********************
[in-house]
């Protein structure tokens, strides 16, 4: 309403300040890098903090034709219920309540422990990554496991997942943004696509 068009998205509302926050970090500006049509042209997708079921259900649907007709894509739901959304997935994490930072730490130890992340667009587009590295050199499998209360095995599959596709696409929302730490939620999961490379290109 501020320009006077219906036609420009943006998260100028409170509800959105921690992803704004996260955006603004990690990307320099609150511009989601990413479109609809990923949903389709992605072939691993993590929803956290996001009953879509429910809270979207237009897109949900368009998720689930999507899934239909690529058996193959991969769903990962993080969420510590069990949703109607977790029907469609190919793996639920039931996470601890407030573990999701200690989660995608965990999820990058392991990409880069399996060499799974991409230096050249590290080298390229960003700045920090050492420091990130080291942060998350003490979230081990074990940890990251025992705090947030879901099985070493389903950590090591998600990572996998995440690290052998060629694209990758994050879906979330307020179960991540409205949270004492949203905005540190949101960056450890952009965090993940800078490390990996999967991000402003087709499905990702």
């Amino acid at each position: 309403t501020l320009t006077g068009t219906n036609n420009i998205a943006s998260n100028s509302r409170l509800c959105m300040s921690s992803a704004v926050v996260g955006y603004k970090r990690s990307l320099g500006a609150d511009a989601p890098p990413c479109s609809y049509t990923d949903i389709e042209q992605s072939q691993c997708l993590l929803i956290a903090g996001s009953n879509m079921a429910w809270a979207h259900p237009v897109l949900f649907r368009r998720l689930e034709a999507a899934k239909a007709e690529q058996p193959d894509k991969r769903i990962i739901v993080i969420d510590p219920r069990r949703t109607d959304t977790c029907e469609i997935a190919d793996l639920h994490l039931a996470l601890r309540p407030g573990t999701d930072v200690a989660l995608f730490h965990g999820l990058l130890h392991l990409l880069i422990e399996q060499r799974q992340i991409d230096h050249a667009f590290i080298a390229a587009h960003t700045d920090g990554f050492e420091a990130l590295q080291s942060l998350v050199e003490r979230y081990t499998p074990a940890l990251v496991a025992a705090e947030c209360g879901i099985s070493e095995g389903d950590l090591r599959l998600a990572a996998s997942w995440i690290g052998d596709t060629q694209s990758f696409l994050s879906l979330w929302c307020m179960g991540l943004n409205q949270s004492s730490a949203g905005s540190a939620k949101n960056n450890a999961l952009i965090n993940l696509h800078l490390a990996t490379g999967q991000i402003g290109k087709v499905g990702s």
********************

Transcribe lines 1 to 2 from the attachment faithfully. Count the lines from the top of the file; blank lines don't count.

[in-house]
């Protein structure tokens, strides 16, 4: 309403300040890098903090034709219920309540422990990554496991997942943004696509 068009998205509302926050970090500006049509042209997708079921259900649907007709894509739901959304997935994490930072730490130890992340667009587009590295050199499998209360095995599959596709696409929302730490939620999961490379290109 501020320009006077219906036609420009943006998260100028409170509800959105921690992803704004996260955006603004990690990307320099609150511009989601990413479109609809990923949903389709992605072939691993993590929803956290996001009953879509429910809270979207237009897109949900368009998720689930999507899934239909690529058996193959991969769903990962993080969420510590069990949703109607977790029907469609190919793996639920039931996470601890407030573990999701200690989660995608965990999820990058392991990409880069399996060499799974991409230096050249590290080298390229960003700045920090050492420091990130080291942060998350003490979230081990074990940890990251025992705090947030879901099985070493389903950590090591998600990572996998995440690290052998060629694209990758994050879906979330307020179960991540409205949270004492949203905005540190949101960056450890952009965090993940800078490390990996999967991000402003087709499905990702």